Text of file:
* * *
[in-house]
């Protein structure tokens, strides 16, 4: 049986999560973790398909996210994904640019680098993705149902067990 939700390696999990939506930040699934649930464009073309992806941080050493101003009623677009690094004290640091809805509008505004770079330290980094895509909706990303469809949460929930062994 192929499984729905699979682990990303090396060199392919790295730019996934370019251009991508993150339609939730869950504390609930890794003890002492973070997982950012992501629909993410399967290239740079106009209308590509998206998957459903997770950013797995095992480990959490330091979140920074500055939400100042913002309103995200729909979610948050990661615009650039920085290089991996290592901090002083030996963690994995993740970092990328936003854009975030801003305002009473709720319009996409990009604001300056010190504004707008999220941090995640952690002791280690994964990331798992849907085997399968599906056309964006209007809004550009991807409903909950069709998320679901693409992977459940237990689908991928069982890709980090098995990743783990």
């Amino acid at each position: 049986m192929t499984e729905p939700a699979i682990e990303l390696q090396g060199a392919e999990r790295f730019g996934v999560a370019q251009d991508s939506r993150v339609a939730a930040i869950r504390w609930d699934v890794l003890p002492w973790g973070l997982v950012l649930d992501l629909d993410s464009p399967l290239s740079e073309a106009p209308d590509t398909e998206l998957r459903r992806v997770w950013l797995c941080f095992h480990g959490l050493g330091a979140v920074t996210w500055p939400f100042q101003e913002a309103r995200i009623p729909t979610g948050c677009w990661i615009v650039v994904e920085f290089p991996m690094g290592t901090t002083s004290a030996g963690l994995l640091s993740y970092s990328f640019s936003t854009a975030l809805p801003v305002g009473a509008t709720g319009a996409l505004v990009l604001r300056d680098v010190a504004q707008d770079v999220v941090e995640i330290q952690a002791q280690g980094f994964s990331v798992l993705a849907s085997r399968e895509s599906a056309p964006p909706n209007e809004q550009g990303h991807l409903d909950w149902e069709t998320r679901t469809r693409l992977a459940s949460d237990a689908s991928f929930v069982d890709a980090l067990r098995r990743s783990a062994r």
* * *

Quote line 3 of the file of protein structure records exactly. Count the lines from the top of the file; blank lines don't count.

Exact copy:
């Amino acid at each position: 049986m192929t499984e729905p939700a699979i682990e990303l390696q090396g060199a392919e999990r790295f730019g996934v999560a370019q251009d991508s939506r993150v339609a939730a930040i869950r504390w609930d699934v890794l003890p002492w973790g973070l997982v950012l649930d992501l629909d993410s464009p399967l290239s740079e073309a106009p209308d590509t398909e998206l998957r459903r992806v997770w950013l797995c941080f095992h480990g959490l050493g330091a979140v920074t996210w500055p939400f100042q101003e913002a309103r995200i009623p729909t979610g948050c677009w990661i615009v650039v994904e920085f290089p991996m690094g290592t901090t002083s004290a030996g963690l994995l640091s993740y970092s990328f640019s936003t854009a975030l809805p801003v305002g009473a509008t709720g319009a996409l505004v990009l604001r300056d680098v010190a504004q707008d770079v999220v941090e995640i330290q952690a002791q280690g980094f994964s990331v798992l993705a849907s085997r399968e895509s599906a056309p964006p909706n209007e809004q550009g990303h991807l409903d909950w149902e069709t998320r679901t469809r693409l992977a459940s949460d237990a689908s991928f929930v069982d890709a980090l067990r098995r990743s783990a062994r």